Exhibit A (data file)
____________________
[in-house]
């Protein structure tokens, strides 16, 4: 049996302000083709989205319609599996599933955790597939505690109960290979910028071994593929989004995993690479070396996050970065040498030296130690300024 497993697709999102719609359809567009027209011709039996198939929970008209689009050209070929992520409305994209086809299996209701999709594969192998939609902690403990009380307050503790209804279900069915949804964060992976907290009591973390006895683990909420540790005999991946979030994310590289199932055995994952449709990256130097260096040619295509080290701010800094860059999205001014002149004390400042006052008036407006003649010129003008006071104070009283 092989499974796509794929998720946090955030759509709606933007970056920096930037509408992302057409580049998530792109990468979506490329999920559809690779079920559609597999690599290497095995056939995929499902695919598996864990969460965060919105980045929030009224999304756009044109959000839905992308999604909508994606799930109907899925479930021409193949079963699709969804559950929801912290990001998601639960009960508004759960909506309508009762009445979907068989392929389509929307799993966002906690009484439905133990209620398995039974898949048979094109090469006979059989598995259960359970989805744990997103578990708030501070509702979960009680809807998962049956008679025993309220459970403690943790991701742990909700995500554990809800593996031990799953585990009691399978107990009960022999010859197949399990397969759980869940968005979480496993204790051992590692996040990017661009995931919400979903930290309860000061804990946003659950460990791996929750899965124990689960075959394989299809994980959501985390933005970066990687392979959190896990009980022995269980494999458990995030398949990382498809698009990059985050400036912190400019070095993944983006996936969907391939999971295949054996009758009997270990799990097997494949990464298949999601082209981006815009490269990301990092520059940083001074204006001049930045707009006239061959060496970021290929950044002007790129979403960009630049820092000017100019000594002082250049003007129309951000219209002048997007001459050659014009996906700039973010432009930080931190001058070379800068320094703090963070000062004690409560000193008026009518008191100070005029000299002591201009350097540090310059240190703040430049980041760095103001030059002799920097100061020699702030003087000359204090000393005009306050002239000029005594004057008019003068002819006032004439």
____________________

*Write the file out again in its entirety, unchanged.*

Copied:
[in-house]
């Protein structure tokens, strides 16, 4: 049996302000083709989205319609599996599933955790597939505690109960290979910028071994593929989004995993690479070396996050970065040498030296130690300024 497993697709999102719609359809567009027209011709039996198939929970008209689009050209070929992520409305994209086809299996209701999709594969192998939609902690403990009380307050503790209804279900069915949804964060992976907290009591973390006895683990909420540790005999991946979030994310590289199932055995994952449709990256130097260096040619295509080290701010800094860059999205001014002149004390400042006052008036407006003649010129003008006071104070009283 092989499974796509794929998720946090955030759509709606933007970056920096930037509408992302057409580049998530792109990468979506490329999920559809690779079920559609597999690599290497095995056939995929499902695919598996864990969460965060919105980045929030009224999304756009044109959000839905992308999604909508994606799930109907899925479930021409193949079963699709969804559950929801912290990001998601639960009960508004759960909506309508009762009445979907068989392929389509929307799993966002906690009484439905133990209620398995039974898949048979094109090469006979059989598995259960359970989805744990997103578990708030501070509702979960009680809807998962049956008679025993309220459970403690943790991701742990909700995500554990809800593996031990799953585990009691399978107990009960022999010859197949399990397969759980869940968005979480496993204790051992590692996040990017661009995931919400979903930290309860000061804990946003659950460990791996929750899965124990689960075959394989299809994980959501985390933005970066990687392979959190896990009980022995269980494999458990995030398949990382498809698009990059985050400036912190400019070095993944983006996936969907391939999971295949054996009758009997270990799990097997494949990464298949999601082209981006815009490269990301990092520059940083001074204006001049930045707009006239061959060496970021290929950044002007790129979403960009630049820092000017100019000594002082250049003007129309951000219209002048997007001459050659014009996906700039973010432009930080931190001058070379800068320094703090963070000062004690409560000193008026009518008191100070005029000299002591201009350097540090310059240190703040430049980041760095103001030059002799920097100061020699702030003087000359204090000393005009306050002239000029005594004057008019003068002819006032004439």